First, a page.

Q&A on Tax Credit Site Leases
When managing a tax credit site, you may be confused about what you can and can’t do when it comes to creating a lease for your low-income households. For instance, you may be unsure whether you can give households a one-month lease without putting your site owner’s tax credits at risk. Or you may not know the right language to include in your lease before a household signs it, so you’ll be able to collect the maximum rent from the household or get it to cooperate with your compliance efforts.
We’ll give you the answers to commonly asked questions about leases at tax credit sites. Review these questions and answers with your leasing staff to help you manage your site more efficiently and keep the owner’s tax credits safe.
Listing Household Members on Lease
Q Must we list all household members on the lease?
A Yes. You must list every member of a low-income household somewhere on your lease. This way, it’s clear which people you’ve approved to live in the unit as household members.
But not all household members must sign the lease. Most tax credit managers require the household head, co-head, and/or spouse to sign, and some managers set a policy requiring everyone age 18 and older to sign. Either policy is okay and doesn’t violate the HUD Handbook. But even if you don’t require all household members age 18 and older to sign the lease, you still must get all such members to sign the household’s certification forms [HUD Handbook 4350.3, par. 3-11(A)].
Listing Live-In Aides on Lease
Q Some of our low-income households have a live-in aide in their unit. Should we list the live-in aide on the lease?
A No. A live-in aide isn’t a household member, so you mustn’t list an aide on a lease. A live-in aide is “a person who resides with one or more elderly persons, near-elderly persons, or disabled persons, and who is determined to be essential to the care and well-being of the person(s), is not obligated for the support of the person(s), and would not be living in the unit except to provide the necessary supportive services” [Handbook 4350.3, par. 3-6(E)(3)(a)].
You also mustn’t count an aide’s income when certifying and recertifying your households [Handbook 4350.3, fig. 5-2]. But you must consider aides when complying with occupancy requirements [Handbook 4350.3, par. 3-23(E)(6)(d)].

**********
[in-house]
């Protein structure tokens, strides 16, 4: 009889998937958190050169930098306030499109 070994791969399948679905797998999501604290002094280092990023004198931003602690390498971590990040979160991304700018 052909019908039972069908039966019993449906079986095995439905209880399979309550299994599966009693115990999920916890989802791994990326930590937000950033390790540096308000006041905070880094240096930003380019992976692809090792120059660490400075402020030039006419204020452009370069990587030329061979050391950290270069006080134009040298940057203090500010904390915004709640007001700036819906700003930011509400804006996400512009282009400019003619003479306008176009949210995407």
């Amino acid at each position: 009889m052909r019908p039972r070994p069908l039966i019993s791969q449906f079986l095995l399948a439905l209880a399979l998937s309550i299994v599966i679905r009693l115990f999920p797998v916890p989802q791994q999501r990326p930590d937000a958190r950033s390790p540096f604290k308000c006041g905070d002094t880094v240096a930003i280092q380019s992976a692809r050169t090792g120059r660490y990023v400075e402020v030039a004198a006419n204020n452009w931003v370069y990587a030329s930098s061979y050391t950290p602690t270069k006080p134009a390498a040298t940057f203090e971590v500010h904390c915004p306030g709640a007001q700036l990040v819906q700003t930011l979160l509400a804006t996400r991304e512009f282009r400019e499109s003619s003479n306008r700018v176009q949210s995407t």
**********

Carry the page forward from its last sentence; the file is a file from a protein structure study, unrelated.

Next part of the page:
Setting Initial Lease Term
Q Do I need to set a minimum initial term for leases at tax credit sites?
A Yes. Unless you manage single-room occupancy units (commonly known as “SROs”) or other transitional housing, the initial lease term must be at least six months.
The tax credit law bans renting units on a short-term (or transient) basis. This is known as the “transient unit rule.” Generally speaking, the IRS will presume a site is in compliance with this rule if the initial term of the site’s leases is at least six months.
Also, keep in mind that this rule doesn’t apply to the initial lease term for a unit. It applies to the initial lease term for each household that occupies a unit. For example, suppose in the first year of the compliance period, an owner rents a low-income unit to a household for an initial lease term of six months. The household renews their lease for one year and then moves out. The owner finds a new qualified low-income household for the unit. In the lease, the owner must give the new household an initial lease term of at least six months.
Using Special Leases
Q When we’ve managed Section 8 sites, HUD required us to use a special Section 8 lease. Is there a special “tax credit lease” that we must use when renting our low-income units?
A No. Certain housing programs, like the project-based Section 8 program, do require you to use a special lease or lease addendum. But the tax credit program doesn’t have such a requirement. You must still make sure that your lease complies with state and local landlord-tenant law (just as you would at conventional or other affordable sites). You should consult your attorney if you’re not sure whether your lease complies.
Including Lease Clauses to Boost Management Efficiency
Q We’re about to manage our first tax credit site. Does the tax credit law prevent us from including lease clauses that would help us manage the site more efficiently?
A No. Many smart tax credit managers include clauses in their lease to help them manage their site more efficiently, and nothing in the tax credit law prevents this practice. For instance, it’s a good idea to include a clause that bars households from subletting their units, because sublets could trigger noncompliance. And you should include clauses that give you the right to raise your rents to the maximum when, for instance, utility allowances decrease mid-lease.
It’s a good idea to run each such lease clause by your state housing agency to check that the clause won’t be a problem. And always consult your attorney before including any new lease clause to check that your clause doesn’t conflict with state or local landlord-tenant laws.
For a checklist of common clauses you should consider adding to your lease to help you run your site more efficiently, see “Essential Addendums and Clauses to Include in Your LIHTC Leases,” Insider, Summer 2018 Special Issue.